Guest / Limited Access /

With the presidential election fast approaching and a Roman Catholic candidate in a near dead heat with the incumbent, it's a good time to remember the man Catholics honor as politics' patron saint. In the year Thomas More's patronage was declared, former Christian History editor Elesha Coffman provided readers of this newsletter with some thoughts on that fiercely principled man's career and character. They are worth revisiting:

On November 5, just in time for our presidential election, Pope John Paul II is set to propose Thomas More (1477-1535) as the patron saint for politicians, making him "a model and intercessor for all those who consider their political commitment as a choice of life." While exemplary in many respects, More is not quite a model for all seasons.

Aside from being the author of the satire Utopia, More is best known for opposing King Henry VIII's demand to be recognized as head of the English church. But that decision came at the end of a long and brilliant career. In his youth he was a bright student at Oxford, then a promising lawyer at Furnival's Inn, and almost a candidate for the priesthood; his good friend Erasmus wrote that "the one thing that prevented him from giving himself to that kind of life was that he could not shake off the desire of the married state." More did marry (twice; his first wife died), and he pursued his legal career zealously, gaining royal favor along the way. He hit the top in 1529 when Henry named him chancellor, a position no layman had ever held.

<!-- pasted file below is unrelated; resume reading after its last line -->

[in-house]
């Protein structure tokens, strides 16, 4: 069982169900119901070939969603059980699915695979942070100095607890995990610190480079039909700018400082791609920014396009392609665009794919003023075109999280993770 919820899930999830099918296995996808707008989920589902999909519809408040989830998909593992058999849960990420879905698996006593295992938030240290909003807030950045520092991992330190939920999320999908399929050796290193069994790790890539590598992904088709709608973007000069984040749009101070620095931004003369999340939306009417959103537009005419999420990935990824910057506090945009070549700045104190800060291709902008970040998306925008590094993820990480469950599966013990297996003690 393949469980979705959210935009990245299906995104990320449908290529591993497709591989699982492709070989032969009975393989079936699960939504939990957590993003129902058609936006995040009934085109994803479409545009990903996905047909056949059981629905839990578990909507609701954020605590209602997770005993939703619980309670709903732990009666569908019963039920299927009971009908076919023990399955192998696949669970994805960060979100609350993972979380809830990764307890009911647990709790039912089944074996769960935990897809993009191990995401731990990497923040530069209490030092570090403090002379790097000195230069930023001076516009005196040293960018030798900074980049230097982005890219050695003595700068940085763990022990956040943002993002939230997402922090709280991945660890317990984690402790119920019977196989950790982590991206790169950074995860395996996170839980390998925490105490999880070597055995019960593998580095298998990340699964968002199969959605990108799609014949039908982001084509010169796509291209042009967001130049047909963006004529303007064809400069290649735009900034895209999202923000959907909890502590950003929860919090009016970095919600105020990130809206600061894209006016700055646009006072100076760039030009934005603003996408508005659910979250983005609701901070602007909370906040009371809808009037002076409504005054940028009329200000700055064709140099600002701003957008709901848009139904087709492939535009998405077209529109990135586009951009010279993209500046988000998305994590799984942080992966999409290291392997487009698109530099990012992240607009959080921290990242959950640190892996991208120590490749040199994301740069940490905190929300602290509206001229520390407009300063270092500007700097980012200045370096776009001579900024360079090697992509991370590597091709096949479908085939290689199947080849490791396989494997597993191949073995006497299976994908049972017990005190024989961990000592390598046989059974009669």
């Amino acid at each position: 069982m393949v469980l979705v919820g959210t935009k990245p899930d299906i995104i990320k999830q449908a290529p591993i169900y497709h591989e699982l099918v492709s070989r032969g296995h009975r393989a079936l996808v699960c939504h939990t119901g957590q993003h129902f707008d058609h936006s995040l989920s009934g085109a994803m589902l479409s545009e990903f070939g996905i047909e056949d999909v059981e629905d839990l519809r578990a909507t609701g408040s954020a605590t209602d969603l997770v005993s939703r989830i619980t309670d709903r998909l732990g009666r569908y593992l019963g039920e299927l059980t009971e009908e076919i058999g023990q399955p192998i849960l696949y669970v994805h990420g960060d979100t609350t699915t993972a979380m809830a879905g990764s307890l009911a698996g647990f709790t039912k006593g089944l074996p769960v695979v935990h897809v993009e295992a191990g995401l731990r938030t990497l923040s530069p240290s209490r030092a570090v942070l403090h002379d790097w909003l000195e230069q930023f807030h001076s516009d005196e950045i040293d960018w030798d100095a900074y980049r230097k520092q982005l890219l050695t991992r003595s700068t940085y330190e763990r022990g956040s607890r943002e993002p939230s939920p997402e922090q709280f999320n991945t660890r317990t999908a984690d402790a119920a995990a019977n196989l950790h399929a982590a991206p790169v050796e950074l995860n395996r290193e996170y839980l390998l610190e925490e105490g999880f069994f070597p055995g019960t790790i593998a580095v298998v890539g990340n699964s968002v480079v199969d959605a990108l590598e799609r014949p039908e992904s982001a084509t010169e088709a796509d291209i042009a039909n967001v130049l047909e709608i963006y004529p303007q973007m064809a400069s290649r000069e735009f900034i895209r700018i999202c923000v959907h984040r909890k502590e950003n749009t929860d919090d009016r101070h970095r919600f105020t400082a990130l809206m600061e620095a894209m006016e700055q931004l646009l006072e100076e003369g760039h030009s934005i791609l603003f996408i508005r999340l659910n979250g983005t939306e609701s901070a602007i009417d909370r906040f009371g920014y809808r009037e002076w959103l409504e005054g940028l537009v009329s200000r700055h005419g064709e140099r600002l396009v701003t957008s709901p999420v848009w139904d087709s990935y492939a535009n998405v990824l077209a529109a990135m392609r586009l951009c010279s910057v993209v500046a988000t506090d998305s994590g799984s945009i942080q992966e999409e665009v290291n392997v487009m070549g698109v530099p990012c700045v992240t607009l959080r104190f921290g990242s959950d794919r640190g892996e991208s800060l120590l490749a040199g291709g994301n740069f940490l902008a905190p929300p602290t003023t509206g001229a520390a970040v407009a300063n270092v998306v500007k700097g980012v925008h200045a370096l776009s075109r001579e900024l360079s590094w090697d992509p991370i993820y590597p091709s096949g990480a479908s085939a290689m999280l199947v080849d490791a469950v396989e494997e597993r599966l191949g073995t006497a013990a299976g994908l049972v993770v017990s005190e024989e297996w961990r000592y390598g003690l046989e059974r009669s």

The king greatly enjoyed More's company, often inviting himself over for dinner and taking long walks through More's gardens. He also liked More's theology—initially. When Henry was working on his defense of the seven sacraments, ...

Subscriber access only You have reached the end of this Article Preview

To continue reading, subscribe now. Subscribers have full digital access.

Read These NextSee Our Latest
RecommendedPope Francis Apologizes for Pentecostal Persecution, But Italy's Evangelicals Remain Wary
Pope Francis Apologizes for Pentecostal Persecution, But Italy's Evangelicals Remain Wary
A 'near totality' warn U.S. evangelicals (and others) against becoming too friendly with the Catholic Church.
TrendingMark Driscoll Steps Down While Mars Hill Investigates Charges
Mark Driscoll Steps Down While Mars Hill Investigates Charges
(UPDATED) Driscoll offers 8-step solution to followers: 'Current climate is not healthy for me or for this church.'
Editor's PickDesire and Deliverance
Desire and Deliverance
Three new documentaries examine Christian faith, homosexuality, and the question of change.
Comments
Christianity Today
The Politicians' Patron
hide thisAccess The Archives

In the Archives

October 2004

To continue reading, subscribe now for full print and digital access.